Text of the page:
Exercise and Migraine

October 20, 2009 by dean · Leave a Comment 

Exercise encourages serotonin production

Exercise encourages serotonin production

In a recent study 30 female migraineurs undertook an aerobic exercise program.

Measures of pain and psychological assessment (including body image, depression and quality if life) were assessed before and after completion of the 6 week exercise and exercise program.

The program led to a significant reduction migraine pain intensity. This is not surprising as exercise encourages serotonin production which desensitises the brainstem. Interestingly there was also an improvement in the depression related symptoms (I would be happier to if my migraine was less severe!), but the psychological factors were no different (good to see my experience confirmed i.e. migraine sufferers are psychologically normal!)

Sensitisation of the brainstem in my experience occurs because of a neck disorder and whilst increased serotonin is likely to improve symptoms the cause of the senstisation is still there. It is important that this (the neck) be confirmed and addressed – but start (and keep) exercising as well!

Cheers

Dean

(Dittrich SM, Guünther V, Franz G, Burtscher M, Holzner B, Kopp M. Clin J Sport Med. 2008;18:363-365 Aerobic exercise with relaxation: Influence on pain and psychological well-being in female patients. Clin J Sport Med. 2008;18:363-365)

© 2009 & Beyond. Watson Headache Institute, All Rights Reserved.

Migraine, Tension Headache, the Neck and Sensitisation of the Brainstem

August 22, 2009 by dean · Leave a Comment 

Is a neck disorder relevant?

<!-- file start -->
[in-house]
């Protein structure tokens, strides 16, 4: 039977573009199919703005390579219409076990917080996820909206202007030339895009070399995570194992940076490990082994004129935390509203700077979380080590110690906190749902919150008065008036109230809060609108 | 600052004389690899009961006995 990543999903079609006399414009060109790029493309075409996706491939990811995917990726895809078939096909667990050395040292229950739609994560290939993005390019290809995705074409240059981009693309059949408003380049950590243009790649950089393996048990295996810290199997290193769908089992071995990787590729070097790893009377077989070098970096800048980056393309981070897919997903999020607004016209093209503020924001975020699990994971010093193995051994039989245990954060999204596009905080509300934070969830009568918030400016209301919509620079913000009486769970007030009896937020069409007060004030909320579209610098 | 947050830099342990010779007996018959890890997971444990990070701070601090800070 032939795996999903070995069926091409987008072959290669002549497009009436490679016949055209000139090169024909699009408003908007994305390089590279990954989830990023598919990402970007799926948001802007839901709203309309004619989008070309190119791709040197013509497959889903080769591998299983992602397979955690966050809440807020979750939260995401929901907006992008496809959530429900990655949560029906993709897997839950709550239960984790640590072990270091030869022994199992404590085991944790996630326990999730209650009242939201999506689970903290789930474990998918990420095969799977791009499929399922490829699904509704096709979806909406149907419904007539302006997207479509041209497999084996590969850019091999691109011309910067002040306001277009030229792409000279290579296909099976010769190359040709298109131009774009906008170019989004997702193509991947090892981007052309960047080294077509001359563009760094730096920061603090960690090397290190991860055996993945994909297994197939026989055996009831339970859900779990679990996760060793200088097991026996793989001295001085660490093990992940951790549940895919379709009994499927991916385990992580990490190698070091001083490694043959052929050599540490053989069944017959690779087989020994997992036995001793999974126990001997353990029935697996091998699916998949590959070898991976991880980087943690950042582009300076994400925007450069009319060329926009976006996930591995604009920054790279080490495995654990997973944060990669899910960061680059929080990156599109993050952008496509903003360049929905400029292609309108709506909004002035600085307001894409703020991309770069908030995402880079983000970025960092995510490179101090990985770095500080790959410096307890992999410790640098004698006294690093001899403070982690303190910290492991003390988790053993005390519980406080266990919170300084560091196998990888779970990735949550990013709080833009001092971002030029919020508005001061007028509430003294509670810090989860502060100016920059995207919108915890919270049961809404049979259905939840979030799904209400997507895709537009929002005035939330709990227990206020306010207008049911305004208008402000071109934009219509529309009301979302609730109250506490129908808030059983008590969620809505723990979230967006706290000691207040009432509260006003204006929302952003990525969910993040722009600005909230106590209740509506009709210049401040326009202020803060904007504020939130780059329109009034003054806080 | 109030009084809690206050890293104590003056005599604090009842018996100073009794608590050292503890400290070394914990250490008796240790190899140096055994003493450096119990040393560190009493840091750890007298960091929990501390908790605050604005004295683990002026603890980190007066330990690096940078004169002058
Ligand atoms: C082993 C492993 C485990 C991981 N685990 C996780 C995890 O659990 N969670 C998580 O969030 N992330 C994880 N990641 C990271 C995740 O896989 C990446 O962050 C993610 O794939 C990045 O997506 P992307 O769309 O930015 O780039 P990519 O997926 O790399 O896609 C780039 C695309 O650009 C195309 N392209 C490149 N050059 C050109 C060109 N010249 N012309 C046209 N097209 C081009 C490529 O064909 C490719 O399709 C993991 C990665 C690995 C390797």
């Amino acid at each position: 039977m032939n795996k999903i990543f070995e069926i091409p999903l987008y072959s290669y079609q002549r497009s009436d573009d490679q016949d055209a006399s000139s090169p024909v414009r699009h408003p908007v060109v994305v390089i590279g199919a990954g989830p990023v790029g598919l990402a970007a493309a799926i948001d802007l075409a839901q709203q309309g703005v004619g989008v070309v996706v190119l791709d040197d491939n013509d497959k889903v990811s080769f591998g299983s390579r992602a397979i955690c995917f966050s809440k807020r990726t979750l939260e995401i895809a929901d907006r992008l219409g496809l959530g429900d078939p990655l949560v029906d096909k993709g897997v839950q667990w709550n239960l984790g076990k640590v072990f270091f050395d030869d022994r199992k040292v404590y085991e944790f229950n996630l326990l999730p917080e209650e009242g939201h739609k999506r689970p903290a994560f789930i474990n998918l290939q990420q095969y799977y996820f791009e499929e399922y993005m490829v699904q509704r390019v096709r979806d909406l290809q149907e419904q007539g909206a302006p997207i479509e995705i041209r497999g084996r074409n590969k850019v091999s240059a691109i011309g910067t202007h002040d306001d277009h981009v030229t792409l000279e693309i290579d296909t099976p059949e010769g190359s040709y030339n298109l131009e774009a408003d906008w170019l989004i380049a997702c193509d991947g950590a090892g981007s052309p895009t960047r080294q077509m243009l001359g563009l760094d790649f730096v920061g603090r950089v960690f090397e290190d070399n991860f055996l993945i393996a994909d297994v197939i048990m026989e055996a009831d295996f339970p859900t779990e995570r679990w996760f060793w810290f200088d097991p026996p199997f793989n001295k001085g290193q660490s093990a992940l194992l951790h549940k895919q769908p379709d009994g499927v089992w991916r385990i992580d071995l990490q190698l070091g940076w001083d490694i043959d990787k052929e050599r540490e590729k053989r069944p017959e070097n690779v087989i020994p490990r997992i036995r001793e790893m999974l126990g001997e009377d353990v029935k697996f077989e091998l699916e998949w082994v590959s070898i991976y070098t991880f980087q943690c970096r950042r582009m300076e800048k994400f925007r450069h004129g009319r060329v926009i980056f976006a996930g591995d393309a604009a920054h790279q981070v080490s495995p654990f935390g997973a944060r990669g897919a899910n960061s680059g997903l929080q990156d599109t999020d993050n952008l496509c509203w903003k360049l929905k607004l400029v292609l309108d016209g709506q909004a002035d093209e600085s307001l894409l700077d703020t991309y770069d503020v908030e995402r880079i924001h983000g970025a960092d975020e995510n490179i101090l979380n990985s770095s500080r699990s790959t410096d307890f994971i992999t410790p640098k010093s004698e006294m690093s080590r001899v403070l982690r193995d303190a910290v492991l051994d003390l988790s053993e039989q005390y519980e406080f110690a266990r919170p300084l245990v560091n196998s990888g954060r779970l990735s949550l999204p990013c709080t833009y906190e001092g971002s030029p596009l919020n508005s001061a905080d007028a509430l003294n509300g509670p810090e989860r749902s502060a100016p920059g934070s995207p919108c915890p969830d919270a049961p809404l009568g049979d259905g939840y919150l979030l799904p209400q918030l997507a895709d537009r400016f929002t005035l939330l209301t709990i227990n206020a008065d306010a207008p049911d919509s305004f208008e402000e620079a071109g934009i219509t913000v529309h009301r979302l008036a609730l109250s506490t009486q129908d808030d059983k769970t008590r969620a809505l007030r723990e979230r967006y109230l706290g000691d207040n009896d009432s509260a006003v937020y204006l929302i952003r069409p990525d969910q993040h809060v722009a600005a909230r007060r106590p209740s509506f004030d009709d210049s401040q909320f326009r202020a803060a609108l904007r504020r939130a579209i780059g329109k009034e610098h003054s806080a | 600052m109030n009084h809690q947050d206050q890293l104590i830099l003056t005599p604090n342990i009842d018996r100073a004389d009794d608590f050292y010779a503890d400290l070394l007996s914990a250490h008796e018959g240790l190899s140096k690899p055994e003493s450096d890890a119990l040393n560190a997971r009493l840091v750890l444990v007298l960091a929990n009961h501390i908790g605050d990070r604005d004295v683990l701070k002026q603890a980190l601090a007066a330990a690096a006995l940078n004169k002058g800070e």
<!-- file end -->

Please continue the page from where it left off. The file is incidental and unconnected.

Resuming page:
Information from the neck - is a neck disorder relevant?

It is generally agreed and it has been demonstrated that the brainstems in migraineurs and tension headache sufferers are sensitised.

The brainstem is influenced by 4 systems:

information from structures inside the head – head scans which fortunately in over 95% of headache and migraine sufferers the scans are clear, will eliminate this factor

the diffuse noxious inhibitory control system – this is poorly understood, but it is the mechanism which acts when you hit your thumb with a hammer and your headache seems less painful – hardly an attractive treatment option!

the serotonin system – serotonin desensitises the brainstem – if there is not enough then the brainstem becomes sensitised – so it makes sense to optimise your production of serotonin – diet, exercise, sunlight and perhaps a L-tryptophan supplement (after checking with your doctor)

information from the neck – get your neck checked. Many of us have a neck disorder, but is it relevant? This can be determined by, when examining the neck, temporarily reproducing familiar head pain which lessens as the technique is sustained. In my 21000 hours of experience this occurs in over 90% of headache and migraine conditions. My approach as a diagnostic tool is unparalleled in the manual therapy area and is in accordance with the views of traditional medicine.

Why does it have to be complicated?

The last two systems are within your control – you can take steps to address these.

Cheers

Dean

(Headache Classification Subcommittee of the International Headache Society. The International Classification of Headache Disorders, 2nd edn. Cephalalgia 2004; 24(suppl.1):1-151

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© 2009 & Beyond. Watson Headache Institute, All Rights Reserved.